Because your credit information is used so regularly in your business and financial ventures, for everything from getting approved for a mortgage loan to being hired for that new job position, protecting your credit from scams and theft is essential. These scams come in all shapes and sizes, but one you should acquaint yourself with is the ‘free credit report’ offer that falls within the genre of ‘phishing.’
According to the nation’s consumer protection agency, the Federal Trade Commission (FTC), phishing is “a high-tech scam that uses spam or fraudulent Web sites to deceive consumers into disclosing their credit card numbers, bank account information, Social Security numbers, passwords, and other sensitive information.” One way scammers use phishing to steal and use your credit information is by creating deceptive emails offering consumers a copy of their credit report, often promising it for free. Some people get sucked into these advertisements and give out all sorts of personal information on unsecured websites. The scammers may or may not actually furnish you with the promised credit report, but they will definitely steal your personal information in order to commit identity fraud, or they may sell your information to others who will use it for the same purpose.
In order to spot the difference between a legitimate company and credit report offer and a fraudulent one you should keep a few tips in mind. First, simply be on your guard if you receive unsolicited email from a company offering you a copy of your credit report. It is probably safer to do your own search for a helpful company than to trust fliers coming into your box uninvited. Beware of advertisements that come from odd-looking emails addresses or have strange suffixes like .ru or .de rather than from a .com or a .net.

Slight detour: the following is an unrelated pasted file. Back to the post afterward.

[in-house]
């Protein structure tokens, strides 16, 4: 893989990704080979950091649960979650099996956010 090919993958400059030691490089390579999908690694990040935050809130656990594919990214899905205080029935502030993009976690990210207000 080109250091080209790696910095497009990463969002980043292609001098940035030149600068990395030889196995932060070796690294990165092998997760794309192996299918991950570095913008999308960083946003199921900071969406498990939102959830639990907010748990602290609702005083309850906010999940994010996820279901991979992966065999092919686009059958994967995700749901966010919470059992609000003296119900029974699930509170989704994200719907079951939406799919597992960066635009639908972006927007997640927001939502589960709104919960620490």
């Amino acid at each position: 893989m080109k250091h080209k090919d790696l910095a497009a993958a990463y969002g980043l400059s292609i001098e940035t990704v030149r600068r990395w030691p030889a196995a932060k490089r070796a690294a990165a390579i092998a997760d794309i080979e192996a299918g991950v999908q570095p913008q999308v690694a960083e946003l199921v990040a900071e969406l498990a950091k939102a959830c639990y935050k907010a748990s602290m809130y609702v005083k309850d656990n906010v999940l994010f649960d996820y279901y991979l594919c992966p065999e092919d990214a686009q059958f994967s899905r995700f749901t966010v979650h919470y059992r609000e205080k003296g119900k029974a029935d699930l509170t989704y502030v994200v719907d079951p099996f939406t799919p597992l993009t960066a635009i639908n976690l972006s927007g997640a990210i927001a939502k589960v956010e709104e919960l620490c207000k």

If you do receive an email in your box that looks legitimate, instead of clicking on any of the links within the email, try finding a phone number you can call or a company website address you can visit. You should also find out if the company has a valid street address or if the one listed is simply some made-up address. Taking these measures will help you find out if this offer is the ‘real deal.’
You might also be able to spot a shady offer by looking for misspellings and grammatical errors. If the email was shoddily put together, there is a good chance it in not from a reputable company.
Steer clear of any email offers that require highly sensitive information, like your passport number or debit card pin number. According to the FTC’s website, “legitimate sites don't ask for this information.” The FTC also counsels consumers to look for secure sites, ones that have “https” in the URL line. This will insure that your information will be protected.
And of course, don’t forget that you can completely avoid credit report scam operations by simply pulling your credit report yourself from any of the three major credit reporting bureaus: Experian, Equifax, or TransUnion. You can even request a copy for free from each bureau once a year. (You will have to pay to find out your credit score though.) The bottom line is to play it safe when it comes to protecting your credit information!